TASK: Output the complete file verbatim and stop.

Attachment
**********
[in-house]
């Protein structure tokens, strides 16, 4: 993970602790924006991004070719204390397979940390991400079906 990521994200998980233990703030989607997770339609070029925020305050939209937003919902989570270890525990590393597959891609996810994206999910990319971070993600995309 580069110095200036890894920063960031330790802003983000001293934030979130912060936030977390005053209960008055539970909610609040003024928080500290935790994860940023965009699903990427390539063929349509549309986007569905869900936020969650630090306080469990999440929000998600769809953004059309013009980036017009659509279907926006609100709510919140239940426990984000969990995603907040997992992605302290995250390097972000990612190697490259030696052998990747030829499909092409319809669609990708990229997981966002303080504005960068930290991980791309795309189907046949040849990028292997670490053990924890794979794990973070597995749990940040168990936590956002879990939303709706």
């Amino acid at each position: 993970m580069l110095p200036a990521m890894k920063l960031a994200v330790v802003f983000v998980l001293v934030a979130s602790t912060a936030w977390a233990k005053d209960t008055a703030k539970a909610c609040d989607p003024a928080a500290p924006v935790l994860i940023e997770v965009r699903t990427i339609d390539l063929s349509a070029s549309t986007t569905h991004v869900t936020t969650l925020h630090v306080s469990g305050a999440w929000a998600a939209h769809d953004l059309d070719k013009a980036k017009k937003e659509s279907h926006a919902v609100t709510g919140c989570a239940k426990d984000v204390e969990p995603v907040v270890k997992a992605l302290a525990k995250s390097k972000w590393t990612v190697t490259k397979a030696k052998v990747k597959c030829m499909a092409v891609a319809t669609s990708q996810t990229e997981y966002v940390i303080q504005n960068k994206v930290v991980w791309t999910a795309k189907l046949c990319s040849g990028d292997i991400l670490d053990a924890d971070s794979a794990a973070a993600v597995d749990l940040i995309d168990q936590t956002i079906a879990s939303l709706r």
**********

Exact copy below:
[in-house]
């Protein structure tokens, strides 16, 4: 993970602790924006991004070719204390397979940390991400079906 990521994200998980233990703030989607997770339609070029925020305050939209937003919902989570270890525990590393597959891609996810994206999910990319971070993600995309 580069110095200036890894920063960031330790802003983000001293934030979130912060936030977390005053209960008055539970909610609040003024928080500290935790994860940023965009699903990427390539063929349509549309986007569905869900936020969650630090306080469990999440929000998600769809953004059309013009980036017009659509279907926006609100709510919140239940426990984000969990995603907040997992992605302290995250390097972000990612190697490259030696052998990747030829499909092409319809669609990708990229997981966002303080504005960068930290991980791309795309189907046949040849990028292997670490053990924890794979794990973070597995749990940040168990936590956002879990939303709706």
């Amino acid at each position: 993970m580069l110095p200036a990521m890894k920063l960031a994200v330790v802003f983000v998980l001293v934030a979130s602790t912060a936030w977390a233990k005053d209960t008055a703030k539970a909610c609040d989607p003024a928080a500290p924006v935790l994860i940023e997770v965009r699903t990427i339609d390539l063929s349509a070029s549309t986007t569905h991004v869900t936020t969650l925020h630090v306080s469990g305050a999440w929000a998600a939209h769809d953004l059309d070719k013009a980036k017009k937003e659509s279907h926006a919902v609100t709510g919140c989570a239940k426990d984000v204390e969990p995603v907040v270890k997992a992605l302290a525990k995250s390097k972000w590393t990612v190697t490259k397979a030696k052998v990747k597959c030829m499909a092409v891609a319809t669609s990708q996810t990229e997981y966002v940390i303080q504005n960068k994206v930290v991980w791309t999910a795309k189907l046949c990319s040849g990028d292997i991400l670490d053990a924890d971070s794979a794990a973070a993600v597995d749990l940040i995309d168990q936590t956002i079906a879990s939303l709706r």